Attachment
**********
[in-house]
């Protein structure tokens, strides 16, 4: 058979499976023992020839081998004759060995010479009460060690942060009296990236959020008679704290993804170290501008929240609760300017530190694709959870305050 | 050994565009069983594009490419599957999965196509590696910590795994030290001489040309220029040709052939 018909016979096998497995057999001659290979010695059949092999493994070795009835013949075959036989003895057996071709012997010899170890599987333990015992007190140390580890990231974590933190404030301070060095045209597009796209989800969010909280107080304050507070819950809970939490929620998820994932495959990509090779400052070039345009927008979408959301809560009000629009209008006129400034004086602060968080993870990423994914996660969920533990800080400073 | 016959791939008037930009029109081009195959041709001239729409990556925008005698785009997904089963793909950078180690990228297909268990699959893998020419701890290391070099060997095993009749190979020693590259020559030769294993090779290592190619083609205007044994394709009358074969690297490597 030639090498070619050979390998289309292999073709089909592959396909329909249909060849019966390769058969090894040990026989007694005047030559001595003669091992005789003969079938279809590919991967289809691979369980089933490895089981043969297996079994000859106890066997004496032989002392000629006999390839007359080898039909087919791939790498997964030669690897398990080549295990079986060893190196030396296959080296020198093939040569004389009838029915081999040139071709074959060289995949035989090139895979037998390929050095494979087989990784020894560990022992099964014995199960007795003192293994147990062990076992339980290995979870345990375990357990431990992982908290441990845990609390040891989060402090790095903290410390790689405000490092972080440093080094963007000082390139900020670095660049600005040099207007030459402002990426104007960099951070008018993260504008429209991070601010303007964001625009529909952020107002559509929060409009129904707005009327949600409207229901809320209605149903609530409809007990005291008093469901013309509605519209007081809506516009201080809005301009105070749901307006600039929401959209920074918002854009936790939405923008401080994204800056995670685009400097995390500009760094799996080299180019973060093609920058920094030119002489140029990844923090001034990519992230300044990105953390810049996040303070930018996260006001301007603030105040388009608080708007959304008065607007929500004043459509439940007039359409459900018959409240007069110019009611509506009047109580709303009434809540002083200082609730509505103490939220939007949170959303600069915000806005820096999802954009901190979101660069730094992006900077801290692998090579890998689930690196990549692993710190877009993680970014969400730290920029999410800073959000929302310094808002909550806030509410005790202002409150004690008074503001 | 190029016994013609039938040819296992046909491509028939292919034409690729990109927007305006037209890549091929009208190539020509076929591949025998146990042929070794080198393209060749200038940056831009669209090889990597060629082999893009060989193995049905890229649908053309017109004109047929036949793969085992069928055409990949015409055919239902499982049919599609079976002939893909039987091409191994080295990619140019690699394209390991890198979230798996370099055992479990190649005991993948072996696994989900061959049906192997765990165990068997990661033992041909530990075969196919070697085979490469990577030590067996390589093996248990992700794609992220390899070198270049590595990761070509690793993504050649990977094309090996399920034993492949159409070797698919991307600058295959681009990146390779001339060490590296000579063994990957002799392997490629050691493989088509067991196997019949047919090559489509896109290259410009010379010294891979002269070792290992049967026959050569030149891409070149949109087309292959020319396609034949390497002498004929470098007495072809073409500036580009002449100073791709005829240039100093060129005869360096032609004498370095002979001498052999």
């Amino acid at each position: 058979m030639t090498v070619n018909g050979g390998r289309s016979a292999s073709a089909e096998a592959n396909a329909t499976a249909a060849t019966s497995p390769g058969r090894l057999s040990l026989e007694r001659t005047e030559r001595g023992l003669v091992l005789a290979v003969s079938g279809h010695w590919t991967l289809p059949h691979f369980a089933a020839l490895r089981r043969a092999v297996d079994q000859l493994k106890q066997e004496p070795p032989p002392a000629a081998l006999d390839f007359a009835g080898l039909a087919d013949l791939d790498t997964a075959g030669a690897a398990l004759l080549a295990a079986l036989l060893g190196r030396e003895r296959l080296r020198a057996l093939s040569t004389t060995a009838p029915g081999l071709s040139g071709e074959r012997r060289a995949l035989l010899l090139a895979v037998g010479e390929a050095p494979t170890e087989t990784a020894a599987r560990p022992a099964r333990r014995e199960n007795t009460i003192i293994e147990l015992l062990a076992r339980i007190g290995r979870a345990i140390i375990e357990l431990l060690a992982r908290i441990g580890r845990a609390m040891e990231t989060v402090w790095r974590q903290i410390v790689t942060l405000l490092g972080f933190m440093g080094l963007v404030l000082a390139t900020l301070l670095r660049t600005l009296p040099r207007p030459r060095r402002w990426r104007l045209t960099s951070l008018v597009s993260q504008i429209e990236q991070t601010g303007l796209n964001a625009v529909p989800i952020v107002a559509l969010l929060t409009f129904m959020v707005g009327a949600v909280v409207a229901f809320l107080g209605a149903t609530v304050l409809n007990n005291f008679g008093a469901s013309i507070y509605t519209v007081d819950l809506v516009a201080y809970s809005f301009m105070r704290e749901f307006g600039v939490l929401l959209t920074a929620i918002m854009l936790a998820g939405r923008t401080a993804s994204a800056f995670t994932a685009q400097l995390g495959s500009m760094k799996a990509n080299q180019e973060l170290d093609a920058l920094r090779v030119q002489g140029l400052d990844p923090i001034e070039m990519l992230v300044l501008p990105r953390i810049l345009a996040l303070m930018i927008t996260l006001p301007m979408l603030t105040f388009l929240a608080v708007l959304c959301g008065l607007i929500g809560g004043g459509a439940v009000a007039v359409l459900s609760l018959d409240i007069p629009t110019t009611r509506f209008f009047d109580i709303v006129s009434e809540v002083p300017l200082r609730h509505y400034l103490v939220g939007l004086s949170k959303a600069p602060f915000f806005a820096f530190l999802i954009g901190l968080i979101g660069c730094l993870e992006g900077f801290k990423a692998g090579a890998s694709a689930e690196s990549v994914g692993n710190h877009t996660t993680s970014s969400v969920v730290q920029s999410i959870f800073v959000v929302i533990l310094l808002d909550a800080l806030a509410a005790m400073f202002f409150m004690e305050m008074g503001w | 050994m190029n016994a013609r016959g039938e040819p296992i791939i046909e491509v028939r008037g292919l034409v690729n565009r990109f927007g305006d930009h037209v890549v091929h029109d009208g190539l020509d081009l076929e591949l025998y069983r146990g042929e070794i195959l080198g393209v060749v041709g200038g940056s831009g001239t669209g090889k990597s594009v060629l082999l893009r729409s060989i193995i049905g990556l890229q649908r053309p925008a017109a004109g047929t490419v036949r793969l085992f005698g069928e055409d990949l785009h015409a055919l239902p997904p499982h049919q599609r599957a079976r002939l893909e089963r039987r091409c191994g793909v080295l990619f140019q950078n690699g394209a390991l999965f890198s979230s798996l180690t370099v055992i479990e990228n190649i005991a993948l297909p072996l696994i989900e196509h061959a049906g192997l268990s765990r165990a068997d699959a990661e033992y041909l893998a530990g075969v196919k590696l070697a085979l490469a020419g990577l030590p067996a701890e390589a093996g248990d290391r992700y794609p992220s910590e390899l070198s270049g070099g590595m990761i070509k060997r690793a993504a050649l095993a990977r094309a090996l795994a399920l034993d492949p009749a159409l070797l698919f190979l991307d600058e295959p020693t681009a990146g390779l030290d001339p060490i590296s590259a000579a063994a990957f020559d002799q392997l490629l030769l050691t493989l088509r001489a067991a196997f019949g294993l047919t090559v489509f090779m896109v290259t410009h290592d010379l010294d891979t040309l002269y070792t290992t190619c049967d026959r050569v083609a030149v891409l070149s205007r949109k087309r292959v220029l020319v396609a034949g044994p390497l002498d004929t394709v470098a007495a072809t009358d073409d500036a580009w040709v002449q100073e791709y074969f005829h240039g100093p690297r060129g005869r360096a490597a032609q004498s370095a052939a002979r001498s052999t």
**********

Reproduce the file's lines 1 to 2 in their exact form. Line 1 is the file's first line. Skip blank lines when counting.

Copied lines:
[in-house]
């Protein structure tokens, strides 16, 4: 058979499976023992020839081998004759060995010479009460060690942060009296990236959020008679704290993804170290501008929240609760300017530190694709959870305050 | 050994565009069983594009490419599957999965196509590696910590795994030290001489040309220029040709052939 018909016979096998497995057999001659290979010695059949092999493994070795009835013949075959036989003895057996071709012997010899170890599987333990015992007190140390580890990231974590933190404030301070060095045209597009796209989800969010909280107080304050507070819950809970939490929620998820994932495959990509090779400052070039345009927008979408959301809560009000629009209008006129400034004086602060968080993870990423994914996660969920533990800080400073 | 016959791939008037930009029109081009195959041709001239729409990556925008005698785009997904089963793909950078180690990228297909268990699959893998020419701890290391070099060997095993009749190979020693590259020559030769294993090779290592190619083609205007044994394709009358074969690297490597 030639090498070619050979390998289309292999073709089909592959396909329909249909060849019966390769058969090894040990026989007694005047030559001595003669091992005789003969079938279809590919991967289809691979369980089933490895089981043969297996079994000859106890066997004496032989002392000629006999390839007359080898039909087919791939790498997964030669690897398990080549295990079986060893190196030396296959080296020198093939040569004389009838029915081999040139071709074959060289995949035989090139895979037998390929050095494979087989990784020894560990022992099964014995199960007795003192293994147990062990076992339980290995979870345990375990357990431990992982908290441990845990609390040891989060402090790095903290410390790689405000490092972080440093080094963007000082390139900020670095660049600005040099207007030459402002990426104007960099951070008018993260504008429209991070601010303007964001625009529909952020107002559509929060409009129904707005009327949600409207229901809320209605149903609530409809007990005291008093469901013309509605519209007081809506516009201080809005301009105070749901307006600039929401959209920074918002854009936790939405923008401080994204800056995670685009400097995390500009760094799996080299180019973060093609920058920094030119002489140029990844923090001034990519992230300044990105953390810049996040303070930018996260006001301007603030105040388009608080708007959304008065607007929500004043459509439940007039359409459900018959409240007069110019009611509506009047109580709303009434809540002083200082609730509505103490939220939007949170959303600069915000806005820096999802954009901190979101660069730094992006900077801290692998090579890998689930690196990549692993710190877009993680970014969400730290920029999410800073959000929302310094808002909550806030509410005790202002409150004690008074503001 | 190029016994013609039938040819296992046909491509028939292919034409690729990109927007305006037209890549091929009208190539020509076929591949025998146990042929070794080198393209060749200038940056831009669209090889990597060629082999893009060989193995049905890229649908053309017109004109047929036949793969085992069928055409990949015409055919239902499982049919599609079976002939893909039987091409191994080295990619140019690699394209390991890198979230798996370099055992479990190649005991993948072996696994989900061959049906192997765990165990068997990661033992041909530990075969196919070697085979490469990577030590067996390589093996248990992700794609992220390899070198270049590595990761070509690793993504050649990977094309090996399920034993492949159409070797698919991307600058295959681009990146390779001339060490590296000579063994990957002799392997490629050691493989088509067991196997019949047919090559489509896109290259410009010379010294891979002269070792290992049967026959050569030149891409070149949109087309292959020319396609034949390497002498004929470098007495072809073409500036580009002449100073791709005829240039100093060129005869360096032609004498370095002979001498052999």